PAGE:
Drift-must is used, mainly, for sparkling wines, first draw for table white and rose wines. For production of desert white and rose wines, second draw must is added. Red wines are produced by adding part of the third squash must, while for strong wines, mixture of all draws is used. After-processing must, of lowest quality, is used for grape spirit production.

Wine Must Fermentation
The essential principle of wine-making consists in a complex biochemical process of glucose transformation into ethyl alcohol – it means alcohol or spirit fermentation in anaerobic conditions. The essence lies in the fact that fermentation process takes place due to yeast and enzymes participation, which have the ability to disintegrate glucose into ethyl alcohol and carbon dioxide, generating fermentation by-products, such as glycerin, succinic, acetic, citric and lactic acids, aldehydes, ethers, acetone, superior spirits, which, consequently, determinate taste and fragrance of wine.

Yeast is unicellular organisms of different form, which belong to ascomycota division. They reproduce through budding and through formation of ascospores. In nature, there are many species of wild yeast, which can be used for must fermentation. However, scientists isolated, so called, pure yeast specimen, which determines controllability of this process. Application of pure yeast specimen, of alcohol-resistant, acid-enduring, sulfite-resistant races allows fermentation even in extreme conditions.

Normally, fermentation takes place at an optimal temperature of 20o? and lasts for 2 weeks. At a lower than 15o? temperature, fermentation is delayed, while at 30o? fermentation passes very roughly. Wine quality depends on fermentation intensity. For production of table vintage white wines and sparkling wine materials, required fermentation temperature, ranges from 15 to 18o?. In case if fermenting must temperature increases considerably, cooling in heat-exchanger with cold water or refrigeration is applied. The best conditions for fermentation are provided during continuous must fermentation in stream-line by means of special devices.

Wine Industry Is Heavily Subsidized
Since the time of the Imperial Russia, French, Swiss & German vintners and munufacturers have been asked to come to Moldova with open allocations of free vineyards. These entities brought grape varieties that are favored by wine-drinkers in Western Europe. Now Australian & South African vintners have come into Moldova and are manufacturing products that are superior to the locally produced products of the Moldovan vintners. These new products are now winning awards and are becoming known fr their superior quality. In the future you will begin to see Moldovan wines appearing on shleves in western Europe, the US, canada & other nations. These wines will be compete in quality, taste & price with other wines.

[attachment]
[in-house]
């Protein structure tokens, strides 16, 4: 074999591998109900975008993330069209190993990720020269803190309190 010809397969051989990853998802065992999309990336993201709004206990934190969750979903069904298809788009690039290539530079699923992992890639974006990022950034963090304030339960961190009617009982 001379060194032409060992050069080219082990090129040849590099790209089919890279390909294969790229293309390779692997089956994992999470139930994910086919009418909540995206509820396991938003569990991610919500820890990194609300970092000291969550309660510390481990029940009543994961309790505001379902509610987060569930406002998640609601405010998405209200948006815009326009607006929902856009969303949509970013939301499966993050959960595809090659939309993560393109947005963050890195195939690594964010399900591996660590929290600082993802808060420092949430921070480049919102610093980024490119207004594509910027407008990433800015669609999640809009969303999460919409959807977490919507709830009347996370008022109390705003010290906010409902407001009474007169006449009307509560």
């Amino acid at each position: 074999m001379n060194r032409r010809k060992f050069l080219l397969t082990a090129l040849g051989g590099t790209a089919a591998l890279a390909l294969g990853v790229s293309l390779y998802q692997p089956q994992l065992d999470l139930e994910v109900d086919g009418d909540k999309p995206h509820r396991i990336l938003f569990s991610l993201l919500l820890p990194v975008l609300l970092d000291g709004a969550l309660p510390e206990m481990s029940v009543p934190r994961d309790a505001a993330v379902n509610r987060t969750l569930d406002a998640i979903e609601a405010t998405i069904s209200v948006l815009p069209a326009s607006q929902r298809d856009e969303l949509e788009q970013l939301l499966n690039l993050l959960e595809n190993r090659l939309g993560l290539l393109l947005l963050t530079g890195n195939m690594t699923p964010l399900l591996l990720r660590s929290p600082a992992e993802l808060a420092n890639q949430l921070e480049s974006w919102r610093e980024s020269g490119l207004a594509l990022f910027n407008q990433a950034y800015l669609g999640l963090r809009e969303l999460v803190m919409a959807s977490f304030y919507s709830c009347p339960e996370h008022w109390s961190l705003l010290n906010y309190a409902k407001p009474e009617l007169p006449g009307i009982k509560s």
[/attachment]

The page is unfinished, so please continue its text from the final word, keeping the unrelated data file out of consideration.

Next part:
Moldovan Wine Coming Into Its Own
Chisinau, the capital of the Republic of Moldova, has in the last decade become a renowned international exhibition centre. The international exhibitions “Moldova Wine”is held annually in February & the Wine Festival, is held annually in October. Both of these vents have an excellent reputation and are visited by thousands of people from around the world.

There are competitions for wines, sparkling wines, cognacs, vodka & other liquors that are conducted at these exhibitions. Wine producersfrom Germany, Italy, France, Georgia, Armenia, the Czech Republic, Slovakia, Romania, Russia, Ukraine, Azerbaijan, etc., participate. The most popular drinks are offered to the public for tasting, and the public can buy prize-winning drinks. Excursion trips to visit famous vineyards, wineries, monasteries & medieval castles are put on for foreign visitors tot hese events..

Along with presenting an informative insight into Moldova’s culture and traditions these events also bring in necessary foreign money to boos the economy of Moldova. Every year the economic impact of these annual events is seen and felt all over Moldova. Truly wine is the savior of Moldova’s weak but recovering economy.

Sources:

POLIPROJECT Exhibitions Ltd.
Str. M. Cibotari 19, MD-2012, Chisinau, MOLDOVA
Phone: (373 22) 243-118 Fax : (373 22) 222-070
E-mail: info@poliproject.md
URL: http://www.vinmoldova.md/eng

“Winemaking with oenological essentials”
Association of Moldovan Wines Exporters
NIVandW Kissili

http://www.doynabeer.com

http://vinovitis.com/history.htm
http://www.winemoldova.com
http://www.ivenus.com/food/MO-last_orders2-wk28.asp

Copyright © 2006-2013 Donald R Houston, PhD. All rights reserved. This material may not be published, broadcast, rewritten, or redistributed without the author’s consent.

About the Author ()

Viet Nam vet with the usual baggage but mine is now packed away. Public health specialist & medical anthropologist have worked all over the globe, most recent work since 1988 in the former Soviet Union (now the CIS/NIS) & based out of Flo

Leave a Reply